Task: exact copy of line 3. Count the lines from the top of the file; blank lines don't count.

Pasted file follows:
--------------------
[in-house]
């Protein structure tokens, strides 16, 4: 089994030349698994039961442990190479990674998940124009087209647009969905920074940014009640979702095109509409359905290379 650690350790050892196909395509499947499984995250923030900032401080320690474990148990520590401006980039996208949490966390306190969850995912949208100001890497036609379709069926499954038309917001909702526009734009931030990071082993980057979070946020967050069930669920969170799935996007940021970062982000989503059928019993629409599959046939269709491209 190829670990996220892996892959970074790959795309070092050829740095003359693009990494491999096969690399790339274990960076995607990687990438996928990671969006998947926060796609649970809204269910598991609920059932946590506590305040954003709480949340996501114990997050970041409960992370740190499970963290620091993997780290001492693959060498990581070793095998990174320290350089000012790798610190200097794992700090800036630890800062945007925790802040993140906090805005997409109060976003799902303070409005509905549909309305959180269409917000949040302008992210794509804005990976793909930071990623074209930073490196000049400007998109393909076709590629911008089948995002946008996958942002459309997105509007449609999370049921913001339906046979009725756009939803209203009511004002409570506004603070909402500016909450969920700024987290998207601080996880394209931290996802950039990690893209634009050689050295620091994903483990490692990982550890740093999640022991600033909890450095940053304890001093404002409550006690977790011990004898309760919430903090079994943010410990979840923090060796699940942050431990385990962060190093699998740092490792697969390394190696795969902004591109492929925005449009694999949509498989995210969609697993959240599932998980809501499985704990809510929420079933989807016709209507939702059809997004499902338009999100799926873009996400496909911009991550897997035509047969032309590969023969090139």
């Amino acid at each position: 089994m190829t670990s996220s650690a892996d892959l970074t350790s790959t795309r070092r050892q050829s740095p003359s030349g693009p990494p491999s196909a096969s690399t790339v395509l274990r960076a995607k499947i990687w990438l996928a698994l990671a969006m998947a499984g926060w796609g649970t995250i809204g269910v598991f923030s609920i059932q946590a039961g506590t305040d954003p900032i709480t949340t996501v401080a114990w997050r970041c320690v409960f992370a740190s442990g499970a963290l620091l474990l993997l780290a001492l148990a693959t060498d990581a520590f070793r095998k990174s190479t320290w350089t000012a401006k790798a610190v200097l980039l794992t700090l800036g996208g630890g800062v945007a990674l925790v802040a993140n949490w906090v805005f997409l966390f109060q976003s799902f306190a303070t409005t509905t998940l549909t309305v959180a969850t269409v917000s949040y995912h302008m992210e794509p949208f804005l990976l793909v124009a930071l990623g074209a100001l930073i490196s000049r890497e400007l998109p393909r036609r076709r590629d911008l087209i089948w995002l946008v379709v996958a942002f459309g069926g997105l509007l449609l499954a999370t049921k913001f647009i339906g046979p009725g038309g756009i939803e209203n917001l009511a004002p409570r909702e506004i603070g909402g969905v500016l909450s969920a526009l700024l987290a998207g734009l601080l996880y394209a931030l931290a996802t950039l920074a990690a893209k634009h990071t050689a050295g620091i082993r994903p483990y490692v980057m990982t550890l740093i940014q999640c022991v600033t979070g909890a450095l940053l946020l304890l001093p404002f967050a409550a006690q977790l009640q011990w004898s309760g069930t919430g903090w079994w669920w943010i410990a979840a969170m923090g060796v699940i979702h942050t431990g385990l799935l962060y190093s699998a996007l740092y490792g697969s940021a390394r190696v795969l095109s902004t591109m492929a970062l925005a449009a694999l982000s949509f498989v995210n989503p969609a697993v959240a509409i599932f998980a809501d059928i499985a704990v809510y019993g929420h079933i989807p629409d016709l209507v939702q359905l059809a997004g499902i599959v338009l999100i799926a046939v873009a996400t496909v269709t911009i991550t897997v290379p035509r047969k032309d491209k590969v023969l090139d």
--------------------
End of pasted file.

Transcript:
């Amino acid at each position: 089994m190829t670990s996220s650690a892996d892959l970074t350790s790959t795309r070092r050892q050829s740095p003359s030349g693009p990494p491999s196909a096969s690399t790339v395509l274990r960076a995607k499947i990687w990438l996928a698994l990671a969006m998947a499984g926060w796609g649970t995250i809204g269910v598991f923030s609920i059932q946590a039961g506590t305040d954003p900032i709480t949340t996501v401080a114990w997050r970041c320690v409960f992370a740190s442990g499970a963290l620091l474990l993997l780290a001492l148990a693959t060498d990581a520590f070793r095998k990174s190479t320290w350089t000012a401006k790798a610190v200097l980039l794992t700090l800036g996208g630890g800062v945007a990674l925790v802040a993140n949490w906090v805005f997409l966390f109060q976003s799902f306190a303070t409005t509905t998940l549909t309305v959180a969850t269409v917000s949040y995912h302008m992210e794509p949208f804005l990976l793909v124009a930071l990623g074209a100001l930073i490196s000049r890497e400007l998109p393909r036609r076709r590629d911008l087209i089948w995002l946008v379709v996958a942002f459309g069926g997105l509007l449609l499954a999370t049921k913001f647009i339906g046979p009725g038309g756009i939803e209203n917001l009511a004002p409570r909702e506004i603070g909402g969905v500016l909450s969920a526009l700024l987290a998207g734009l601080l996880y394209a931030l931290a996802t950039l920074a990690a893209k634009h990071t050689a050295g620091i082993r994903p483990y490692v980057m990982t550890l740093i940014q999640c022991v600033t979070g909890a450095l940053l946020l304890l001093p404002f967050a409550a006690q977790l009640q011990w004898s309760g069930t919430g903090w079994w669920w943010i410990a979840a969170m923090g060796v699940i979702h942050t431990g385990l799935l962060y190093s699998a996007l740092y490792g697969s940021a390394r190696v795969l095109s902004t591109m492929a970062l925005a449009a694999l982000s949509f498989v995210n989503p969609a697993v959240a509409i599932f998980a809501d059928i499985a704990v809510y019993g929420h079933i989807p629409d016709l209507v939702q359905l059809a997004g499902i599959v338009l999100i799926a046939v873009a996400t496909v269709t911009i991550t897997v290379p035509r047969k032309d491209k590969v023969l090139d």